LUSI: the origin, evolution and future of a mud volcano disaster in Java – 9th July 2014

The EGGS evening talk on 9 July 2014 was almost cancelled when the speaker, David Shilston, was taken ill travelling to the Geological Society. While being treated by paramedics, David contacted Dr. Andrew Hart to step into the breach! As luck would have it, Andrew was more than qualified to ‘rock up’ and save the day.

LUSI Mud Volcano

The lecture was entitled “LUSI:  the origin, evolution and future of a mud volcano disaster in Java”, and took its 25 attendees (further joined us online) through the controversial origins of LUSI through to the situation today. It highlighted the mammoth engineering effort to contain the mud volcano, and the devastation the disaster has had on the local population. Andrew demonstrated how LUSI compares to other mud volcanoes around the world, including our very own Royal Wootton Basset mud springs!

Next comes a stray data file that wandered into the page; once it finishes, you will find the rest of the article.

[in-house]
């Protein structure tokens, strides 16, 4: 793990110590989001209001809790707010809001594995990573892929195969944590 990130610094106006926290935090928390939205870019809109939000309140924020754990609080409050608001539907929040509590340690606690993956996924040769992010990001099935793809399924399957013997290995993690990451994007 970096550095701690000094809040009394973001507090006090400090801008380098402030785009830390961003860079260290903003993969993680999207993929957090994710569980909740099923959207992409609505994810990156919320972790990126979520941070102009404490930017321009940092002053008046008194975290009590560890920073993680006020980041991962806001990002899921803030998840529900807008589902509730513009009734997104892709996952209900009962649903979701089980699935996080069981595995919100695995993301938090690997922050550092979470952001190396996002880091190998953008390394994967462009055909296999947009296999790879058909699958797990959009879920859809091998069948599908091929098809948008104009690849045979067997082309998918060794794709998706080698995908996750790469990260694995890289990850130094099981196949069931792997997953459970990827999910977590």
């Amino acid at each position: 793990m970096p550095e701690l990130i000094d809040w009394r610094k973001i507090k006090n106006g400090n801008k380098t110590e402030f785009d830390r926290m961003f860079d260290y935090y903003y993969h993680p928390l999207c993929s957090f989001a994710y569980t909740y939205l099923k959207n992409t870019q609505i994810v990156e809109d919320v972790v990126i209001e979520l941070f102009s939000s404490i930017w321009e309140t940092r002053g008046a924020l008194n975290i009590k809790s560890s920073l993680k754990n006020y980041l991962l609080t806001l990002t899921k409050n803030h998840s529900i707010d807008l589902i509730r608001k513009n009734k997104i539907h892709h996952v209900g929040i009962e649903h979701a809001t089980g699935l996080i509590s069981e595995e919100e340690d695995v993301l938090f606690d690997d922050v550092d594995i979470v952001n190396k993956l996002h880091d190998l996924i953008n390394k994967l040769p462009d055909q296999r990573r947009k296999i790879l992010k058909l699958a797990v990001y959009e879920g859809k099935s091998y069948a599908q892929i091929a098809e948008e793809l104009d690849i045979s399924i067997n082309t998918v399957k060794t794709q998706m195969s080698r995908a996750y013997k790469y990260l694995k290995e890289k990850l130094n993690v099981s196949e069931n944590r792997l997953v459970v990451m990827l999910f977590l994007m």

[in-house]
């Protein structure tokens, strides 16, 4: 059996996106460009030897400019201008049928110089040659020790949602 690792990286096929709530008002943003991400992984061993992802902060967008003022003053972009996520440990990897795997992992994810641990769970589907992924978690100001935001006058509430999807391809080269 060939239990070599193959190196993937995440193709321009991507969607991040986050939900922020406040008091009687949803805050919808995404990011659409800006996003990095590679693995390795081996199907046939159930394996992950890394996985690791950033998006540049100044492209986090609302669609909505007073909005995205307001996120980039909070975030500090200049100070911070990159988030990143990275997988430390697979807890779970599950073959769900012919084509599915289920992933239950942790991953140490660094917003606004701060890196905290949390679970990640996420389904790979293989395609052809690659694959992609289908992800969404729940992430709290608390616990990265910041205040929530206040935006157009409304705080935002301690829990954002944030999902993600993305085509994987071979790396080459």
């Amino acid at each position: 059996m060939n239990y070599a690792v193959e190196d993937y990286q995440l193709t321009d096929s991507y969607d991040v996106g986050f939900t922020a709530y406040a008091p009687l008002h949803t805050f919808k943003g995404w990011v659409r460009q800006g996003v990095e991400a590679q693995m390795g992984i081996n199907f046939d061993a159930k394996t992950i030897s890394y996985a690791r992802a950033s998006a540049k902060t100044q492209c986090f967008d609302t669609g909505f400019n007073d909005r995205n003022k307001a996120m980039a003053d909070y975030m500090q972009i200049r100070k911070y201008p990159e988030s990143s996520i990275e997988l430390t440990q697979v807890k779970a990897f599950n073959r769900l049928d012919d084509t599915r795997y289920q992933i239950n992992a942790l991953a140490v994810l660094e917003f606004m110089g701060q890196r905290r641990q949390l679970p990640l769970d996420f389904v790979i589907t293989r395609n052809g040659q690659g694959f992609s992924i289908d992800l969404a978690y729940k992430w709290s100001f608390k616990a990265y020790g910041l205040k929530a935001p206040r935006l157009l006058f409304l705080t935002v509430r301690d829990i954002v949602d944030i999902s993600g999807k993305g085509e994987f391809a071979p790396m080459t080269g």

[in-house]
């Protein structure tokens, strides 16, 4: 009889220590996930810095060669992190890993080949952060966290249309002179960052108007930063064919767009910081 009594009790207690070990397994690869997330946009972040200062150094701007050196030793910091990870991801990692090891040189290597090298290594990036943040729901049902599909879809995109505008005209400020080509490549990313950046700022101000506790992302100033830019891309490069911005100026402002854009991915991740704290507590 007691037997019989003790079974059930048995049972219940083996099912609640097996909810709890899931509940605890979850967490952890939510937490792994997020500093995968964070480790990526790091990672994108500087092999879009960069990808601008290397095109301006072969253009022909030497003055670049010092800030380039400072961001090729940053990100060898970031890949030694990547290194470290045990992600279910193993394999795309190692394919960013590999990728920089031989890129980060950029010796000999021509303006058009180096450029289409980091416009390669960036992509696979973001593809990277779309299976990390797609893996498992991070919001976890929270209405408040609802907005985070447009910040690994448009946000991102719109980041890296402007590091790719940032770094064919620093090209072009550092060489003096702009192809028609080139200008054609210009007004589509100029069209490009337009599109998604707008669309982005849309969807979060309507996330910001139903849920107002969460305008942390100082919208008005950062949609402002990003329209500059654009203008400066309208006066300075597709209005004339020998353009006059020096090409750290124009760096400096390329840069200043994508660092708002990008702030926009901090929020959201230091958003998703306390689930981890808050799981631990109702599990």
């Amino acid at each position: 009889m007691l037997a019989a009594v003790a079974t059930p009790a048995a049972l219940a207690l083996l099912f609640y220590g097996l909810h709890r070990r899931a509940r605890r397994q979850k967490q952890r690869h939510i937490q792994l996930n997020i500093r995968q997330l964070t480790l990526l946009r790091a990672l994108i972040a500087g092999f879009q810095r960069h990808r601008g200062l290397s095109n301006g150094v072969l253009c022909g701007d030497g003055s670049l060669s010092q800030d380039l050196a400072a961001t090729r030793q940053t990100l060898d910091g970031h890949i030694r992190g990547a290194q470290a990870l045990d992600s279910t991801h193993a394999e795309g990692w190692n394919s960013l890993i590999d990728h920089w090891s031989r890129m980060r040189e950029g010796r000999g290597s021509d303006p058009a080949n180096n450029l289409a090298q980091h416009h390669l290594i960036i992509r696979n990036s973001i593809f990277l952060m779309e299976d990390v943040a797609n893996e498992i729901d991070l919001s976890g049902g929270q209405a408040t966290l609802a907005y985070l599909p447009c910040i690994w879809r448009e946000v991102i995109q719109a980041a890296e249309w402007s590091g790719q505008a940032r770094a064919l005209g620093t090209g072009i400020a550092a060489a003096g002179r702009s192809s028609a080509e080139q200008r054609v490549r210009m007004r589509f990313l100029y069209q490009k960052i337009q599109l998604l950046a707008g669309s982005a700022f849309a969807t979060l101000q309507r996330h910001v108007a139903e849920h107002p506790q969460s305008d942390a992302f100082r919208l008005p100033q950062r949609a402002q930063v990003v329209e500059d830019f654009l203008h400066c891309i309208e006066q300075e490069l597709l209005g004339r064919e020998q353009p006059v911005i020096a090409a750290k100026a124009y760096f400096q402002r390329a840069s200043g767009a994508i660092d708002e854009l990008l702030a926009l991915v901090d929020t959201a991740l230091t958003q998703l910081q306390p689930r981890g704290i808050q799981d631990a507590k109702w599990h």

Andrew showed the audience Atkins’ work which analyses DifSAR data to show how the region around LUSI has subsided. This analysis was complicated by the presence of neighbouring gas fields which confuse LUSI’s deformation signature. LUSI continues to erupt, and Andrew questioned what the future holds for the evolution of LUSI – could it end up deforming a large area like its extinct neighbour, the 4km wide Porong Feature? How would this affect the lives of those who live and work nearby and the infrastructure within the area?  What about the long term stability of the earth embankments currently retaining the erupted mud? 

LUSI is a unique controversial event. It highlights how important it is for us, as geologists and geotechnical engineers, to really understand the ground conditions and the risks associated with them.

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